The nation's most prominent college and university leaders converged on Cleveland Oct. 19-21 to discuss a range of topics affecting higher education, including the economy, tuition and endowments. The Association of American Universities (AAU) held its annual fall meeting at the InterContinental Hotel and Conference Center, hosted by Case Western Reserve University President Barbara R. Snyder.
The group also discussed the economic importance of investment in science and innovation and their relevance to the 2008 presidential campaign. Both campaigns have made innovation and scientific research highly visible parts of their platforms, and AAU believes that continued in investment in innovation and university-based research are a vital element in restoring the strength of the American economy.
The AAU is a nonprofit organization of 62 leading public and private research universities in the United States and Canada. Founded in 1900 to advance the international standing of American research universities, AAU today focuses on issues that are important to research-intensive universities, such as funding for research, research policy issues, and graduate and undergraduate education. The 60 AAU universities in the U.S., including Case Western Reserve, award more than one-half of all U.S. doctoral degrees and 55 percent of those in the sciences and engineering.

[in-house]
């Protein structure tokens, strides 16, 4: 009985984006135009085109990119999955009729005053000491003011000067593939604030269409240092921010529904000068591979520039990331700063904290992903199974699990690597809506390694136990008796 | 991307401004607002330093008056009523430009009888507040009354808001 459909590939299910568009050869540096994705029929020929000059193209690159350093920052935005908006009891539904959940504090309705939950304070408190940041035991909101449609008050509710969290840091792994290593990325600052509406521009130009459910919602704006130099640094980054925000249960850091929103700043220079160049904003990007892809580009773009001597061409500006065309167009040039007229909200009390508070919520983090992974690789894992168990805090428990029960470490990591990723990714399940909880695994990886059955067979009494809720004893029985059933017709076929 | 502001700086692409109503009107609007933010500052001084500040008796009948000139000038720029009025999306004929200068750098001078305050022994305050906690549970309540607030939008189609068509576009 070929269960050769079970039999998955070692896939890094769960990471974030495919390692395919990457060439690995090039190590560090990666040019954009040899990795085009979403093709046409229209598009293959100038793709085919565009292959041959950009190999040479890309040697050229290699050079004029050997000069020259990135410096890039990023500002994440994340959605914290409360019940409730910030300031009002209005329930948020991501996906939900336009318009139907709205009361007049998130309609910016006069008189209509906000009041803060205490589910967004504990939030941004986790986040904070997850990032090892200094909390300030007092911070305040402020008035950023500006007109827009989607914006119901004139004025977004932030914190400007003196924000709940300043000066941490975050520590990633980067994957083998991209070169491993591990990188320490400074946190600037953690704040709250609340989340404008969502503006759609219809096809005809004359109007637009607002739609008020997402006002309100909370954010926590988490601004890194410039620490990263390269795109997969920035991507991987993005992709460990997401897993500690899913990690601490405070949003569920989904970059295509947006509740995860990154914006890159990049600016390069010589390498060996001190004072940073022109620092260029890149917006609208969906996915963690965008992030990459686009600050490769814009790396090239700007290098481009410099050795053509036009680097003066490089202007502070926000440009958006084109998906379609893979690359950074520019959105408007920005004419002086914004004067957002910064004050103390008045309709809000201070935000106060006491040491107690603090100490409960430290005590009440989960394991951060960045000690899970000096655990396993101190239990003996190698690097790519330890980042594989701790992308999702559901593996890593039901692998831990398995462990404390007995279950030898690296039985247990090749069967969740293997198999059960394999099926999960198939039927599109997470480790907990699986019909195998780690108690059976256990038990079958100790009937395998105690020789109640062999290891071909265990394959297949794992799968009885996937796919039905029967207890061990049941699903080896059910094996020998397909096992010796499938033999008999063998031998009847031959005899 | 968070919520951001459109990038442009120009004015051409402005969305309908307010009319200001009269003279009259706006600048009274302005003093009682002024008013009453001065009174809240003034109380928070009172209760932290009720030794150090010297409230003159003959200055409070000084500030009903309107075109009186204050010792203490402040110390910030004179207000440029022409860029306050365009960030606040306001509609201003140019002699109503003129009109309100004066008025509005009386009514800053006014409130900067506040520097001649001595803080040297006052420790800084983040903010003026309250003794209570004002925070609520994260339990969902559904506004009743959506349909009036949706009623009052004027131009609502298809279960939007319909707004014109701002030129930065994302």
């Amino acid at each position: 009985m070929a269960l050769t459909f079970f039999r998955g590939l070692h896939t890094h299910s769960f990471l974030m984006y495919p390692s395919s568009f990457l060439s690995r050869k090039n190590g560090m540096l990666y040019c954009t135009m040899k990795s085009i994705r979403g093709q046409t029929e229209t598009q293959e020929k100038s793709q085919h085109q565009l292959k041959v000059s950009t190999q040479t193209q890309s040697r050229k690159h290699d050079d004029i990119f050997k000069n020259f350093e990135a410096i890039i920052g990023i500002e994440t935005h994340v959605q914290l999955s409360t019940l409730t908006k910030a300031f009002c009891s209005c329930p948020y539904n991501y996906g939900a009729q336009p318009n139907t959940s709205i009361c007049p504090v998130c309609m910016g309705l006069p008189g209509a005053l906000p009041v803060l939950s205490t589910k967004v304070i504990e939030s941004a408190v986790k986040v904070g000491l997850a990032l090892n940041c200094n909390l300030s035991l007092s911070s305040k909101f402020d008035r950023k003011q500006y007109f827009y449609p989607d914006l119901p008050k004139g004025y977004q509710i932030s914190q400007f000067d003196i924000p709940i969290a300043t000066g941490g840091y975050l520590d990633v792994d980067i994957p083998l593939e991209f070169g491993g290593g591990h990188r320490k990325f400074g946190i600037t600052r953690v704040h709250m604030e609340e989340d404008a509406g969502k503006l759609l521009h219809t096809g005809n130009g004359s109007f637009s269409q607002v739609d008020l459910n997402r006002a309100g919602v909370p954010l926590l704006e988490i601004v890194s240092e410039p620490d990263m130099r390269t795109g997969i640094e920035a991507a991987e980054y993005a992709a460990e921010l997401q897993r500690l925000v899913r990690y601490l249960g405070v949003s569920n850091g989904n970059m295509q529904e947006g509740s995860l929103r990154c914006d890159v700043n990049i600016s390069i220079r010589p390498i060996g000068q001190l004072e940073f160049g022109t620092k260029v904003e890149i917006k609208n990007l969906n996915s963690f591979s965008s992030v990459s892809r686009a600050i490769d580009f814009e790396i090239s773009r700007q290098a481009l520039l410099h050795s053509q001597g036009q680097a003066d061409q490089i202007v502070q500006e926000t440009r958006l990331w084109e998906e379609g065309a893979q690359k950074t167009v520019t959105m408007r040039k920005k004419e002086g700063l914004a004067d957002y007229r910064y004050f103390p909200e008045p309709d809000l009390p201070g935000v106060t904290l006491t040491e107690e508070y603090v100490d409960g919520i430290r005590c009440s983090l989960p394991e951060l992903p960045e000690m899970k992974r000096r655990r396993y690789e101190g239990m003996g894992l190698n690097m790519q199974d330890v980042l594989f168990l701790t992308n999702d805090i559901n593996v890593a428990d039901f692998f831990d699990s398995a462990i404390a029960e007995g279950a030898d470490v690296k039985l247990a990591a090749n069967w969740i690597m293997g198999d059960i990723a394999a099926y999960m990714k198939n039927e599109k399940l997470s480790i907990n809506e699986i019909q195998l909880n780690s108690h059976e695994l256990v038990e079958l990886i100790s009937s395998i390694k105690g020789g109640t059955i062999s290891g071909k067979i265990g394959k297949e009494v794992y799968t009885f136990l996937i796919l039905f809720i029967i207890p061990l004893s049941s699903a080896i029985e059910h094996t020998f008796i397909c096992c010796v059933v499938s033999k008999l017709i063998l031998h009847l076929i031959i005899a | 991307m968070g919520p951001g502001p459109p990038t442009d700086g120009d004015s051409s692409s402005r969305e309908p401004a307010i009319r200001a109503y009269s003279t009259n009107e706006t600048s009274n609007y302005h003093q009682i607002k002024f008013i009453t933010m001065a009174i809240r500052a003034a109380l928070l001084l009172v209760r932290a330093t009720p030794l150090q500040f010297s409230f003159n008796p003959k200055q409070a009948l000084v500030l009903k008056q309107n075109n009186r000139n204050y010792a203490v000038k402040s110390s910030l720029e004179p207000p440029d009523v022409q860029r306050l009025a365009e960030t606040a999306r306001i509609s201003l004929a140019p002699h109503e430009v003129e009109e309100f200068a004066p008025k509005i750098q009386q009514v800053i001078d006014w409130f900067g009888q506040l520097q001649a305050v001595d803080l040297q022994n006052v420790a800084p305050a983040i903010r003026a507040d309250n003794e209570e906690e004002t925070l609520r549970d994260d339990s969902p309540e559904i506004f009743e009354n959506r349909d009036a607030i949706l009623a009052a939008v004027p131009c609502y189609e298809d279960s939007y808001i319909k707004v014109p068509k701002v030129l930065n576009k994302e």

Three of the presidents attending the conference—Snyder, Shirley Tilghman of Princeton University and Robert Berdahl, former chancellor of the University of California at Berkeley—met with local media afterward. Tilghman is the incoming chair of AAU and Berdahl is the organization's president.
Case Western Reserve University is committed to the free exchange of ideas, reasoned debate and intellectual dialogue. Speakers and scholars with a diversity of opinions and perspectives are invited to the campus to provide the community with important points of view, some of which may be deemed controversial. The views and opinions of those invited to speak on the campus do not necessarily reflect the views of the university administration or any other segment of the university community.